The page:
## From Binary to Ordinal Regression

There are a number of ways to solve ordinal regression problems, and I will only walk through one method in this post. I found this paper that was referenced in mord to provide a good introduction to how to solve these problems. For the technique used in this section, I referenced this paper by the author of mord, Fabian Pedregosa. Although he did not create this technique, the referenced papers were behind paywalls, so I can’t vouch for them.

The main idea behind ordinal regression is that we learn how to cut our prediction space up using cutpoints. But before we get into that, let’s quickly review binary logistic regression where we have two target classes, 0 and 1. Recall that in logistic regression, we have some linear model $f(\mathbf{X}) = \mathbf{X} \cdot \boldsymbol{\beta}$ that turns a design matrix $\mathbf{X}$ and a vector of coefficients $\boldsymbol{\beta}$ into a single number that lies somewhere between negative and positive infinity ($\mathbb{R}$). The output of this linear model is then passed through a logistic function $\sigma$ which maps the range of values between 0 and 1:

$$\sigma(f(\mathbf{X})) = \frac{1}{1 + e^{-\mathbf{X} \cdot \boldsymbol{\beta} }}$$

This function looks like as follows:

%config InlineBackend.figure_format = 'retina'
import matplotlib.pyplot as plt
import numpy as np

plt.ion()

plt.rcParams['figure.figsize'] = (8, 5)
plt.rcParams['axes.titlesize'] = 20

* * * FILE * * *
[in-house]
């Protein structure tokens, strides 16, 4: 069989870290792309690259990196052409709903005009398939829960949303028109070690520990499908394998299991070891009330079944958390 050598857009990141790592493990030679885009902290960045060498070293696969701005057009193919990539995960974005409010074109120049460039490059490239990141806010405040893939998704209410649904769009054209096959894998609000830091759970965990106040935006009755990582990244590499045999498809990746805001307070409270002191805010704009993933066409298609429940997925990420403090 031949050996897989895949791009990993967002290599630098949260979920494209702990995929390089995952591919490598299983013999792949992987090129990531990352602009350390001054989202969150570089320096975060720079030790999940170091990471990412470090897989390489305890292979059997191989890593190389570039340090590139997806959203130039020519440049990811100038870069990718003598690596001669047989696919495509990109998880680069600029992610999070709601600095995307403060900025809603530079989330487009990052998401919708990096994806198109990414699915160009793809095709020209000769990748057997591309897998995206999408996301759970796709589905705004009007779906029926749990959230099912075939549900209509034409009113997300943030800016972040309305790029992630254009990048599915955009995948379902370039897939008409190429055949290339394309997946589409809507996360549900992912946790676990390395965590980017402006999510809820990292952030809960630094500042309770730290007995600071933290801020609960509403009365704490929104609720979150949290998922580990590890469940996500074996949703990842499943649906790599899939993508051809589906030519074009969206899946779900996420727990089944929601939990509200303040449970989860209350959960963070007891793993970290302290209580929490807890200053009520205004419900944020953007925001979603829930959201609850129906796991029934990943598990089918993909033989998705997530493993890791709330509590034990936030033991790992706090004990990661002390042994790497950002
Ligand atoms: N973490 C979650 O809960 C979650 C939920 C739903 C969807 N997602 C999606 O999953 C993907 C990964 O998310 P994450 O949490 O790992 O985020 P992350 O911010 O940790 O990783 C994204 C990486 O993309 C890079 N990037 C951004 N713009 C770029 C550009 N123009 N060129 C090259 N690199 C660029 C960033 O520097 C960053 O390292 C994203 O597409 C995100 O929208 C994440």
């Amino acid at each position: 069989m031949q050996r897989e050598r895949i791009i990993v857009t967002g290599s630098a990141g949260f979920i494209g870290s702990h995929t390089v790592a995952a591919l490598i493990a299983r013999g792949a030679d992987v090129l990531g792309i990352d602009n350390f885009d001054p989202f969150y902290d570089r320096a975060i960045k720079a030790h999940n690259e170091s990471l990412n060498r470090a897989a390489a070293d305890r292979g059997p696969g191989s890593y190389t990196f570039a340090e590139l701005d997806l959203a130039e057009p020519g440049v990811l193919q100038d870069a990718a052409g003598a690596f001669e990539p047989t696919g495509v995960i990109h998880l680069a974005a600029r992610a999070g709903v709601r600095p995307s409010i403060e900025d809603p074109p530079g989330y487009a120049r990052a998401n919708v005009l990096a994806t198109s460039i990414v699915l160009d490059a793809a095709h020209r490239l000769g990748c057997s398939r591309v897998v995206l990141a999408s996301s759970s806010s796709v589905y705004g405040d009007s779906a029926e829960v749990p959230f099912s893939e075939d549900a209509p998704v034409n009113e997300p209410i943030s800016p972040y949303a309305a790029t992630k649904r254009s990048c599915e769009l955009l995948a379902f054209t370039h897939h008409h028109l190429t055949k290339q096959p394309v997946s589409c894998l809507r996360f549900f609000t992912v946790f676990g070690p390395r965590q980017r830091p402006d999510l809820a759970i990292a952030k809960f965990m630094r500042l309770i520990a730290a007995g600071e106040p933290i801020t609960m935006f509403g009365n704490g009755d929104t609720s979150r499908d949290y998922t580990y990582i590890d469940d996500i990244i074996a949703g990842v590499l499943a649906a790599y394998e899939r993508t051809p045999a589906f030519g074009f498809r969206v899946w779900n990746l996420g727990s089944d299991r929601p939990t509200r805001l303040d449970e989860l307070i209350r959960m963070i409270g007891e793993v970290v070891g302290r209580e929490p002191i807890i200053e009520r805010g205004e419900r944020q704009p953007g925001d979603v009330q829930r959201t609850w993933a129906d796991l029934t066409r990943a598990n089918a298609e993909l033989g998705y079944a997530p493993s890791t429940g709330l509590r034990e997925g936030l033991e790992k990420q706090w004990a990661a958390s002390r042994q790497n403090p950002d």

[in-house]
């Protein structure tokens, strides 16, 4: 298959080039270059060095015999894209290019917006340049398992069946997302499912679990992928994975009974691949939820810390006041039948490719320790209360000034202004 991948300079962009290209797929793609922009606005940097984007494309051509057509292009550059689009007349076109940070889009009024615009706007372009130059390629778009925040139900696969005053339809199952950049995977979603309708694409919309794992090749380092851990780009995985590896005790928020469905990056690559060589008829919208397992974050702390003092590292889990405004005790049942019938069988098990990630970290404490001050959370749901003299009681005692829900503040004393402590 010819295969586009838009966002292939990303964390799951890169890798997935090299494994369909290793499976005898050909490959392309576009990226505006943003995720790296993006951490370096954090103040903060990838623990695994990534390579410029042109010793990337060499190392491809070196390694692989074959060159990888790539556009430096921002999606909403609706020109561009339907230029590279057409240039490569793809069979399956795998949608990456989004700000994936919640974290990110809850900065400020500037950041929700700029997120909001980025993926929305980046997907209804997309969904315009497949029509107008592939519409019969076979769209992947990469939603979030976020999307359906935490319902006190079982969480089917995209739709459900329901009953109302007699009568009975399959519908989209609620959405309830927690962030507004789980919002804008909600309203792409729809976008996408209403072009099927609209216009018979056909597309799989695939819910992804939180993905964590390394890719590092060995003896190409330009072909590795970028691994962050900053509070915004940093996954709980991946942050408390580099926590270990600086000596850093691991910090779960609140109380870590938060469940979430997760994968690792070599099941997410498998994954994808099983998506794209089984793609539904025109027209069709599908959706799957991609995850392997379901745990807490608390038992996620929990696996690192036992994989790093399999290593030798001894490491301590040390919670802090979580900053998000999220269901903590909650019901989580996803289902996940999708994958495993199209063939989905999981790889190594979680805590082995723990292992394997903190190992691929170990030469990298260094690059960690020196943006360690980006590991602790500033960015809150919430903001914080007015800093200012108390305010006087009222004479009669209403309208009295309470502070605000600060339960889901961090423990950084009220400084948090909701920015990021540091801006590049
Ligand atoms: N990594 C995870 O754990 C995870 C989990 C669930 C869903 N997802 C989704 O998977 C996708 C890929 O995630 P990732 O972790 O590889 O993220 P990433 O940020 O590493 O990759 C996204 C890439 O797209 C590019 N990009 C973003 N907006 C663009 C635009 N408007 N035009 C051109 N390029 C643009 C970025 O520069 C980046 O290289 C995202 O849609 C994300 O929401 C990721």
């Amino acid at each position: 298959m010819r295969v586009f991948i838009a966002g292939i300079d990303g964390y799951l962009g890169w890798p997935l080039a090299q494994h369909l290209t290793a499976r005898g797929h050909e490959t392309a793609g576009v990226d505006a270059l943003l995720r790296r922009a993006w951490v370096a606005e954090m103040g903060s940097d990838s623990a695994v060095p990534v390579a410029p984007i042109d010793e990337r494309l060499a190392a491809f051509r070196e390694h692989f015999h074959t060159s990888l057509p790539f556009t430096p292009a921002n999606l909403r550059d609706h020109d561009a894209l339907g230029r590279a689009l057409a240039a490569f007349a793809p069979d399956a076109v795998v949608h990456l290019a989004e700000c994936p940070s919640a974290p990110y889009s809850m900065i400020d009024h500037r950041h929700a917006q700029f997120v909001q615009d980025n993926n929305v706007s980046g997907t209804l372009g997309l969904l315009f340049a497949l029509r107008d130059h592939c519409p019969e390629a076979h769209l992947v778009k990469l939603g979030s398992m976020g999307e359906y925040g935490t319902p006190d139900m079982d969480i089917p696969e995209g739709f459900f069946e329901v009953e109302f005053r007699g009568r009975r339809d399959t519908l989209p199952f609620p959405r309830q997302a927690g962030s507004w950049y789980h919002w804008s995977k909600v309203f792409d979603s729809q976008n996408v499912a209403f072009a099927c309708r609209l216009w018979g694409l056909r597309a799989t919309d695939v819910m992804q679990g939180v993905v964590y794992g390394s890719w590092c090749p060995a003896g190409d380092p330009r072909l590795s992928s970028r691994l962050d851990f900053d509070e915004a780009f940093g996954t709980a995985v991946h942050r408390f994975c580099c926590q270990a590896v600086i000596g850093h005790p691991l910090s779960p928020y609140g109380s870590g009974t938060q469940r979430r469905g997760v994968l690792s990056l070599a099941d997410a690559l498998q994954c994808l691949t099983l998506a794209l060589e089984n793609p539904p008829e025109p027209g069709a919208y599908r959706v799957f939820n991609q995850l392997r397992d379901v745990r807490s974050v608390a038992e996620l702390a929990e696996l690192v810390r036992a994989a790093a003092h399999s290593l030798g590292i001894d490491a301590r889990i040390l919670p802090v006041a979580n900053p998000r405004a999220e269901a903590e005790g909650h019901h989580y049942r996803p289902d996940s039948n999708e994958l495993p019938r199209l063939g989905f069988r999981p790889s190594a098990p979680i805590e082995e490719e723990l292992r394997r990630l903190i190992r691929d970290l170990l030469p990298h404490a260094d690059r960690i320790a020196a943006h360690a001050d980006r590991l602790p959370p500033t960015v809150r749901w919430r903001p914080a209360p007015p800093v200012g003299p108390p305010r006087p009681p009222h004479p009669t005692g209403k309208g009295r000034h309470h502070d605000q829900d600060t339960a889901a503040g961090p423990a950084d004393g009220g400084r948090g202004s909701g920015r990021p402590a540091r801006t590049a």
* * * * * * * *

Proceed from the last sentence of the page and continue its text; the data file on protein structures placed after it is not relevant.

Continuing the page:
plt.rcParams['axes.labelsize'] = 18
plt.rcParams['legend.fontsize'] = 16
plt.rcParams['xtick.labelsize'] = 14
plt.rcParams['ytick.labelsize'] = 14

num_points = 101
f = np.linspace(-12, 12, num_points)
sigma = lambda f: 1 / (1 + np.exp(-f))
plt.plot(f, sigma(f));
plt.ylabel('$\sigma(f)$');
plt.xlabel('$f$');


Through some math, it’s possible to convince yourself that picking a particular value of f corresponds to the probability that the observation that produced f belongs to class 1. We’ll write that as

$$P(y = 1) = \sigma(f)$$

The probability that the observation belongs to class 0 is

\begin{aligned} P(y = 0) & = 1 - P(y = 1) \cr & = 1 - \sigma(f) \end{aligned}

The value of $f = 0$ is special in that it marks the exact crossover point where the observation has a 50% probability of belonging to either class 0 or class 1. In the language of ordinal regression, we can call $f = 0$ a cutpoint which divides our prediction space between class 0 and 1:

plt.plot(f, 1 - sigma(f));
plt.plot(f, sigma(f));
plt.plot((0, 0), (0, 1), 'k--');
plt.legend(['$P(y = 0)$', '$P(y = 1)$', 'cutpoint'])
plt.ylabel('Probability');
plt.xlabel('$f$');


Moving from binary classification to ordinal regression with 3+ classes involves simply defining more cutpoints to chop up our prediction space into “class probability” space. For $K$ classes, we will have $K - 1$ cutpoints. The probability that an observation belongs to class $k$ is given by the cumulative logistic link function:

$$P(y = k) = \begin{cases} \sigma(c_0 - f(\mathbf{X})),, \text{if } k = 0 \cr \sigma(c_{k} - f(\mathbf{X})) - \sigma(c_{k - 1} - f(\mathbf{X})) ,, \text{if } 0 < k < K \cr 1 - \sigma(c_{K - 1} - f(\mathbf{X})) ,, \text{if } k = K \cr \end{cases}$$

One thing to note is that this perfectly collapses to binary classification in the event that we only have two classes (try it out for yourself!). The following plot shows the class probabilities for a three-class ordinal regression model: